One of the neat things about the Magic Kingdom at Disney World is that every night, twice a night, they have a parade.  People will line up along the route over an hour before it starts just so they can have a good seat to see the Parade of Lights.  And as I was thinking about the position that Zacchaeus found himself in today’s Scripture, I couldn’t help but think of all the little children who were sitting on their parents’ shoulders just so they could see some of their favorite Disney characters in this Parade of Lights.  Children, little people who were too short to see everything unfold had to be helped so they take in the wonder of this experience.  But there was nobody there to help Zacchaeus see Jesus.  So, he climbed a sycamore tree.
As I thought more and more about this story, I started to wonder: what are the things that we do that prevent people from seeing Jesus?  How are we like the crowd that gets in Zacchaeus’ way so that he cannot see the Savior?  What are the things that we hold onto, the rituals that we take for granted, the traditions that we place above allowing people like Zacchaeus to see Jesus for the first time? 
There are things that we place above allowing others to see Jesus.  Whether we know it or not, and whether we do it intentionally or not, it doesn’t really matter.  Some people insist on a particular type of worship.  Others may insist on a particular translation of Scripture.  Still others may have their personal list of theological or political opinions with which you must agree or you risk being on the outside.  What are the ways that we are just like the crowd? 
Take a moment to think about your life and about the things that we do as a congregation that may seem perfectly normal to us, but in reality, to somebody who has not seen Jesus, these things would simply be a crowd that stands in the way of seeing the Savior.  It is a fairly difficult task for us to examine everything that we take for granted, but that is exactly what Jesus has us do in this passage.
After Zacchaeus climbs the tree, Jesus walks by that spot, stops, looks up at him and says, “Zacchaeus, hurry up and get down here.  I must stay at your place today.”  What is amazing here is that Zacchaeus doesn’t start waving his arms and crying out for Jesus to pay attention to him.  Zacchaeus doesn’t yell down, “Hey Jesus, I’m grilling out tonight, do you want to come by for a while?”  He just wanted to see Jesus, and next thing you know, Jesus calls him out of the crowd and says, “I must stay with you today.”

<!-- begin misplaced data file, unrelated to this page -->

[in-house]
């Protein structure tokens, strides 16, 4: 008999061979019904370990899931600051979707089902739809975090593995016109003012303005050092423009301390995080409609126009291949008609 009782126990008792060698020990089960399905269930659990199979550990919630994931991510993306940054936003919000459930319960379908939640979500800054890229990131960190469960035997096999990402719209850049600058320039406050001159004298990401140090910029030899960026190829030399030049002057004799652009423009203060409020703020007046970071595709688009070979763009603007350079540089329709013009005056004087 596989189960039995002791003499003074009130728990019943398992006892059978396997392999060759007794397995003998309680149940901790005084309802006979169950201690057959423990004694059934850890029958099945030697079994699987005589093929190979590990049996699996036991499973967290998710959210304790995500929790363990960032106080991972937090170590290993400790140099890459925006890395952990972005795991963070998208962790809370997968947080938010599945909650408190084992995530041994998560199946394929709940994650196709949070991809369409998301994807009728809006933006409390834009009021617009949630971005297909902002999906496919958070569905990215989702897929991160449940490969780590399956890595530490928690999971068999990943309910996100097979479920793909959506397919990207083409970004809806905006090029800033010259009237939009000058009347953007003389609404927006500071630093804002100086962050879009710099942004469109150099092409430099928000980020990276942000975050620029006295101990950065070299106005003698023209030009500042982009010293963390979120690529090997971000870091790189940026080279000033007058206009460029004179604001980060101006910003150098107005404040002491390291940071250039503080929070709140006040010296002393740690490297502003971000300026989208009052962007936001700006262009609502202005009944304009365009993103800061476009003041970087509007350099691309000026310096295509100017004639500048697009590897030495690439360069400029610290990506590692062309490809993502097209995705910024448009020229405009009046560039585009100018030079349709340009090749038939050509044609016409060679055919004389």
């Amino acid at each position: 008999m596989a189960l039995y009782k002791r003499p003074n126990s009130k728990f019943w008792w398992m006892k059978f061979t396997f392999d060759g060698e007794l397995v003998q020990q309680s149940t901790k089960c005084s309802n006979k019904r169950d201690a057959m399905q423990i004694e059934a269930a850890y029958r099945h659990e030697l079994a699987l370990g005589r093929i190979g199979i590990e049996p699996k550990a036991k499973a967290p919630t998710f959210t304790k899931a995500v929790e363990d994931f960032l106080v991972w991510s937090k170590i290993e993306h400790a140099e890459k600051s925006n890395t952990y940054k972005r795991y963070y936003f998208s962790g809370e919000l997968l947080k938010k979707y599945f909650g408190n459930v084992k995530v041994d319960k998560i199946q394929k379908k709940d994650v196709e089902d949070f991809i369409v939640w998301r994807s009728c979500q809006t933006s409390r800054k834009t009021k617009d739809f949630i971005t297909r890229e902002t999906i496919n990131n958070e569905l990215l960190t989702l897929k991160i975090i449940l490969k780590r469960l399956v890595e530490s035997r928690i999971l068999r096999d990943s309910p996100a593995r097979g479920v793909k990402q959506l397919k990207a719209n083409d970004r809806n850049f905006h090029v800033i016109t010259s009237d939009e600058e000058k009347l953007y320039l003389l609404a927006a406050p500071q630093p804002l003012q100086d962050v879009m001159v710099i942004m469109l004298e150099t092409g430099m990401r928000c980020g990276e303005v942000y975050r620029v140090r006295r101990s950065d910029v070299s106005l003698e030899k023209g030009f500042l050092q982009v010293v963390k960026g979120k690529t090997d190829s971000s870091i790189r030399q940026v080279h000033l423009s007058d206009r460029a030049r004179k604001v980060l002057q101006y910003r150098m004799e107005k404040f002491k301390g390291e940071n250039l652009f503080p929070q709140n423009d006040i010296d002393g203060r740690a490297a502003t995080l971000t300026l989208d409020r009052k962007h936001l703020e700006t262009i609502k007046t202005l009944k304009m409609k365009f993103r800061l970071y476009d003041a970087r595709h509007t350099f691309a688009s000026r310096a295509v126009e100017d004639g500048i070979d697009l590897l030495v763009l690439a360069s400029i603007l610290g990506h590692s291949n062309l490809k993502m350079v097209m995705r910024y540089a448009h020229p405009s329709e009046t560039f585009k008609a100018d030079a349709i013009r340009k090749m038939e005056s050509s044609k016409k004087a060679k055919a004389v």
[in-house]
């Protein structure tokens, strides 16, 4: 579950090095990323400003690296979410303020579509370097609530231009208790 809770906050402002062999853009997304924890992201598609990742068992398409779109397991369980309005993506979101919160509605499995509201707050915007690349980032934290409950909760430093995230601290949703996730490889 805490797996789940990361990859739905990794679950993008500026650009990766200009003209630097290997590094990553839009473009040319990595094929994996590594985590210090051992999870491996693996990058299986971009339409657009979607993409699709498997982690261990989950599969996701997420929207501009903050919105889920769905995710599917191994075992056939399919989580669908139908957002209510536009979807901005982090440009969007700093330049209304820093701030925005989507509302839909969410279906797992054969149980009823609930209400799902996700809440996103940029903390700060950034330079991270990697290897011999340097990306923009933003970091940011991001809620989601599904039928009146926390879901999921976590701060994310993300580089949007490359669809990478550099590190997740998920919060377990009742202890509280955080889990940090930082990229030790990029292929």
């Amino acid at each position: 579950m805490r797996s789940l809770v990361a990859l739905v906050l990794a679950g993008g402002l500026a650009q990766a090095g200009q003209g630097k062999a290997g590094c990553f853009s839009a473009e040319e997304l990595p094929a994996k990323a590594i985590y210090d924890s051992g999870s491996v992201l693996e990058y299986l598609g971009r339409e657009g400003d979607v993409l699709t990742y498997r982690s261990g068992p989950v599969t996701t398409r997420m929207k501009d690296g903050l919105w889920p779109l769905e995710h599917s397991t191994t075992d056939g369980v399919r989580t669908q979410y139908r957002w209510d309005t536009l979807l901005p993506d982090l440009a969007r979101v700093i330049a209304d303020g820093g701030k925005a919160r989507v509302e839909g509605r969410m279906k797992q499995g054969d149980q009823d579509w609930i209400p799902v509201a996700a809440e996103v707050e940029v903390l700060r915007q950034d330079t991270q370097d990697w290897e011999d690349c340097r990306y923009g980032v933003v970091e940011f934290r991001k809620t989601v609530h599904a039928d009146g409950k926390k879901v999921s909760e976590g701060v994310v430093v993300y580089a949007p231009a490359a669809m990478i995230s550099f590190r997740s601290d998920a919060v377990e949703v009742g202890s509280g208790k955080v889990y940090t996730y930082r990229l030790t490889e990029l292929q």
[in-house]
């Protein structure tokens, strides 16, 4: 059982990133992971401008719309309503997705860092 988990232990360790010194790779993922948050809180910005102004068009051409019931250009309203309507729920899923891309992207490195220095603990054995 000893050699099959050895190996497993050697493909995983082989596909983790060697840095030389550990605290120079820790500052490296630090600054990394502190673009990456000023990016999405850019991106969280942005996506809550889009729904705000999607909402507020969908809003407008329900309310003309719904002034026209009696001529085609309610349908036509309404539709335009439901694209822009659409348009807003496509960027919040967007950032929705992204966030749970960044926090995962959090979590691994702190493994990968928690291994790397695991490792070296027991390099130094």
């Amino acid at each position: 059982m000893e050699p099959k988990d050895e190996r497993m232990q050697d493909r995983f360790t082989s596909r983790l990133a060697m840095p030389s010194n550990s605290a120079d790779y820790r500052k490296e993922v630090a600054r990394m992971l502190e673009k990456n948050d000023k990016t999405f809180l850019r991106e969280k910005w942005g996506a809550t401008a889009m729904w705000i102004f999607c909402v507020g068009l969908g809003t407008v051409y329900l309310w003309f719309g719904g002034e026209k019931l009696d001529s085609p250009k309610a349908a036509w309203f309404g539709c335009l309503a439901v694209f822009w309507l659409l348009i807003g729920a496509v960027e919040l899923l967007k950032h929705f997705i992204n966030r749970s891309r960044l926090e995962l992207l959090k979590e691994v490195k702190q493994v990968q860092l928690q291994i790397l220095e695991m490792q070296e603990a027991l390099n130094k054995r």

Jesus takes the initiative here.  Jesus calls upon Zacchaeus.  Jesus invites himself over for dinner.  Jesus chooses somebody who the rest of the crowd thinks is unworthy of such an honor.  It’s all Jesus.  The reason why you are probably here this morning is because at some point in your life, Jesus looked to you and said, “Get down here; let’s go have dinner.”  God’s grace works in our lives and brings us closer to him before we ever decide to follow Jesus.  He may have used all sorts of people and events to bring you to that point, but don’t doubt for a second that Jesus was the person bringing it all together in the first place.
Zacchaeus immediately responds in a radical way to Jesus’ call.  He doesn’t just say, “Okay, fire up the grill!  Let’s go!”  He says, “Lord, I’m going to give half of all that I have to the poor.”  I imagine the people weren’t all that impressed because they know how he got his money.  He is a tax collector after all.  But then Zacchaeus says, “If I’ve defrauded anybody, I’m going to give them back four times what I took from them.”  Suddenly, this isn’t just a rich man offering to give away half of what he had so he can look good but still be rich.  It is a man who so believes in the message of Jesus that he is willing to give up everything.  I imagine a few people probably took Zacchaeus up on his offer, and he ended up worse off than anybody.  That is what the grace of God will do to a person.
The grace of God will make a person realize the selfish, hurtful ways that he or she has lived life, and suddenly, everything comes into perspective.  What we have in this world doesn’t matter if it comes at the expense of other people.  God gives so freely that when we are faced with it, we cannot help but give freely as well.  Now, inevitably, the question of worth comes up.  Am I really worthy of the redemption that is possible through Jesus?  Well, no.  We’re not worthy.  But neither was Zacchaeus and Jesus still called him.  That is the beauty of grace – we aren’t called because of our worth, we are called because of our lack of worth.
What we see in the story of Zacchaeus is the making of a saint.  We see the awesome grace of God at work.  We see salvation as it happens, in spite of what the crowd may have wanted.  Jesus picks the worst of the worst in Zacchaeus, and salvation is still waiting for him.
On All Saints Sunday, we remember the saints who have gone before.  We remember and we celebrate their witness in our lives.  But let us also remember – they weren’t always saints.  At some point in their life, Jesus looked to them and said, “Hurry up and get down here.  I must be with you today.”  If we remember their flawed roots, we begin to remember ours.  And in doing so, we remember that we need to stop being the crowd in this story.  We need to stop preventing others from seeing Jesus, and we need to start making a way for those who are small of stature, those like Zacchaeus, to see the Savior.